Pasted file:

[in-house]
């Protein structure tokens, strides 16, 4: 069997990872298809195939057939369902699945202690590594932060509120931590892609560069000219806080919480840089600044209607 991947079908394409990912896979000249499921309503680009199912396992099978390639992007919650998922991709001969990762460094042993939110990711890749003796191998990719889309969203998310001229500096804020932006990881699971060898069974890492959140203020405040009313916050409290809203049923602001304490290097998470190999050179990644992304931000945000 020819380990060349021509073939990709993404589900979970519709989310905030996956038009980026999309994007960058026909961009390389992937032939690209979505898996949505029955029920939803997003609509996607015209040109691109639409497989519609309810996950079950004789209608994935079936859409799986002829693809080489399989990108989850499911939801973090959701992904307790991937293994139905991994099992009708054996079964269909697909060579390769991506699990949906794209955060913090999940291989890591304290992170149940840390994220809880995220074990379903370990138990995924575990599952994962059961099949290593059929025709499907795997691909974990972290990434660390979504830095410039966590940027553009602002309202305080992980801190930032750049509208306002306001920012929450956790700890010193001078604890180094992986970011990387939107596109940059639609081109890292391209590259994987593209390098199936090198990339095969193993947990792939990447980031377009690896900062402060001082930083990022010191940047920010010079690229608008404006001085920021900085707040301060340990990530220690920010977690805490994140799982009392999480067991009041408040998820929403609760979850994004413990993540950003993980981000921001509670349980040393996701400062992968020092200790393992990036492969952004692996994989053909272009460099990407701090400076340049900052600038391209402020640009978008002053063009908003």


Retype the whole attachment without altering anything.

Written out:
[in-house]
């Protein structure tokens, strides 16, 4: 069997990872298809195939057939369902699945202690590594932060509120931590892609560069000219806080919480840089600044209607 991947079908394409990912896979000249499921309503680009199912396992099978390639992007919650998922991709001969990762460094042993939110990711890749003796191998990719889309969203998310001229500096804020932006990881699971060898069974890492959140203020405040009313916050409290809203049923602001304490290097998470190999050179990644992304931000945000 020819380990060349021509073939990709993404589900979970519709989310905030996956038009980026999309994007960058026909961009390389992937032939690209979505898996949505029955029920939803997003609509996607015209040109691109639409497989519609309810996950079950004789209608994935079936859409799986002829693809080489399989990108989850499911939801973090959701992904307790991937293994139905991994099992009708054996079964269909697909060579390769991506699990949906794209955060913090999940291989890591304290992170149940840390994220809880995220074990379903370990138990995924575990599952994962059961099949290593059929025709499907795997691909974990972290990434660390979504830095410039966590940027553009602002309202305080992980801190930032750049509208306002306001920012929450956790700890010193001078604890180094992986970011990387939107596109940059639609081109890292391209590259994987593209390098199936090198990339095969193993947990792939990447980031377009690896900062402060001082930083990022010191940047920010010079690229608008404006001085920021900085707040301060340990990530220690920010977690805490994140799982009392999480067991009041408040998820929403609760979850994004413990993540950003993980981000921001509670349980040393996701400062992968020092200790393992990036492969952004692996994989053909272009460099990407701090400076340049900052600038391209402020640009978008002053063009908003």